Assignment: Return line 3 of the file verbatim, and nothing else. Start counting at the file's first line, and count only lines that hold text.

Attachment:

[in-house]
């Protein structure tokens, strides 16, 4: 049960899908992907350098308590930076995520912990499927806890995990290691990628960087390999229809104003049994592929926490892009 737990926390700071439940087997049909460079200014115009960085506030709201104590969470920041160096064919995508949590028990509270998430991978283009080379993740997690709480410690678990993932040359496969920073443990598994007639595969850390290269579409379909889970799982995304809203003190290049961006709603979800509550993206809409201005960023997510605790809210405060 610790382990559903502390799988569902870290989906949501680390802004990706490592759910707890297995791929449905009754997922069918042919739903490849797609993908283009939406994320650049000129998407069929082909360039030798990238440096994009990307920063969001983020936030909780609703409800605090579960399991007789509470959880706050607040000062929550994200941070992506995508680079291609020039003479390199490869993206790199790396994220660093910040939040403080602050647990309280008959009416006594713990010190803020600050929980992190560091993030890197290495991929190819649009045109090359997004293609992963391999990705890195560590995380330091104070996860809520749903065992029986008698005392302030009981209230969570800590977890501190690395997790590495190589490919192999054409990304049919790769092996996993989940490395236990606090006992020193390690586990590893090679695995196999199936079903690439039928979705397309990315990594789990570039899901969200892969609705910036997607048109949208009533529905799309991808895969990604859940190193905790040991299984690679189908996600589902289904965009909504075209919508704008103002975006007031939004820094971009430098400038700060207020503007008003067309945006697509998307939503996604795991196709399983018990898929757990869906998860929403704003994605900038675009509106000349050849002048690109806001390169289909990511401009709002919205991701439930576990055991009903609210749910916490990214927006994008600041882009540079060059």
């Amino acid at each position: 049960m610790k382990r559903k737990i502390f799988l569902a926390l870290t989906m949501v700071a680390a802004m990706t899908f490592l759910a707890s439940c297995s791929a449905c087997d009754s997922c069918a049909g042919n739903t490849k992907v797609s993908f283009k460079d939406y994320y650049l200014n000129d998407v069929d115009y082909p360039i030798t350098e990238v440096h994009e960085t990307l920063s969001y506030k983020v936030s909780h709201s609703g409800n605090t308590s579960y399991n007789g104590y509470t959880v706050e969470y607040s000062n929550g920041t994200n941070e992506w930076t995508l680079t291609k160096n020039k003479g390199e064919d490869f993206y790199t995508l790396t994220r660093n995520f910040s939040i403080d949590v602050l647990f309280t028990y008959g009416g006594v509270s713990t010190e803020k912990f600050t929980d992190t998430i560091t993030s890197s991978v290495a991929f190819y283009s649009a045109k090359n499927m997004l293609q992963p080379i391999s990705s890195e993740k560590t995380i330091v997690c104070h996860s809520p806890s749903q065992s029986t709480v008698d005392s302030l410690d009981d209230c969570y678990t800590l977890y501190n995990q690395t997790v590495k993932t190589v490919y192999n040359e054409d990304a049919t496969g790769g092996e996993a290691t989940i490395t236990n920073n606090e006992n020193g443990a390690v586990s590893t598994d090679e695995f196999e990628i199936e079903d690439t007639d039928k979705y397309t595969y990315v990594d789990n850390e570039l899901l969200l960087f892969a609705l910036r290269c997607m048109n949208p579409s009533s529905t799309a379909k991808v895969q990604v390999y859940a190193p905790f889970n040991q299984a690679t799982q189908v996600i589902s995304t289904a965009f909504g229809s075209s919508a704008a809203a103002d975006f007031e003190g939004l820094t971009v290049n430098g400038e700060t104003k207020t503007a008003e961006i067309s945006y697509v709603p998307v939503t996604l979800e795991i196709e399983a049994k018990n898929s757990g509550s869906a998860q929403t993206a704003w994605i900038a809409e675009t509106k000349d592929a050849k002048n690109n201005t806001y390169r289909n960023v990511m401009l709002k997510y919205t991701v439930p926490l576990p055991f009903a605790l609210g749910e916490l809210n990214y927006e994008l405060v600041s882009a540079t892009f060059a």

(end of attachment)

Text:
């Amino acid at each position: 049960m610790k382990r559903k737990i502390f799988l569902a926390l870290t989906m949501v700071a680390a802004m990706t899908f490592l759910a707890s439940c297995s791929a449905c087997d009754s997922c069918a049909g042919n739903t490849k992907v797609s993908f283009k460079d939406y994320y650049l200014n000129d998407v069929d115009y082909p360039i030798t350098e990238v440096h994009e960085t990307l920063s969001y506030k983020v936030s909780h709201s609703g409800n605090t308590s579960y399991n007789g104590y509470t959880v706050e969470y607040s000062n929550g920041t994200n941070e992506w930076t995508l680079t291609k160096n020039k003479g390199e064919d490869f993206y790199t995508l790396t994220r660093n995520f910040s939040i403080d949590v602050l647990f309280t028990y008959g009416g006594v509270s713990t010190e803020k912990f600050t929980d992190t998430i560091t993030s890197s991978v290495a991929f190819y283009s649009a045109k090359n499927m997004l293609q992963p080379i391999s990705s890195e993740k560590t995380i330091v997690c104070h996860s809520p806890s749903q065992s029986t709480v008698d005392s302030l410690d009981d209230c969570y678990t800590l977890y501190n995990q690395t997790v590495k993932t190589v490919y192999n040359e054409d990304a049919t496969g790769g092996e996993a290691t989940i490395t236990n920073n606090e006992n020193g443990a390690v586990s590893t598994d090679e695995f196999e990628i199936e079903d690439t007639d039928k979705y397309t595969y990315v990594d789990n850390e570039l899901l969200l960087f892969a609705l910036r290269c997607m048109n949208p579409s009533s529905t799309a379909k991808v895969q990604v390999y859940a190193p905790f889970n040991q299984a690679t799982q189908v996600i589902s995304t289904a965009f909504g229809s075209s919508a704008a809203a103002d975006f007031e003190g939004l820094t971009v290049n430098g400038e700060t104003k207020t503007a008003e961006i067309s945006y697509v709603p998307v939503t996604l979800e795991i196709e399983a049994k018990n898929s757990g509550s869906a998860q929403t993206a704003w994605i900038a809409e675009t509106k000349d592929a050849k002048n690109n201005t806001y390169r289909n960023v990511m401009l709002k997510y919205t991701v439930p926490l576990p055991f009903a605790l609210g749910e916490l809210n990214y927006e994008l405060v600041s882009a540079t892009f060059a």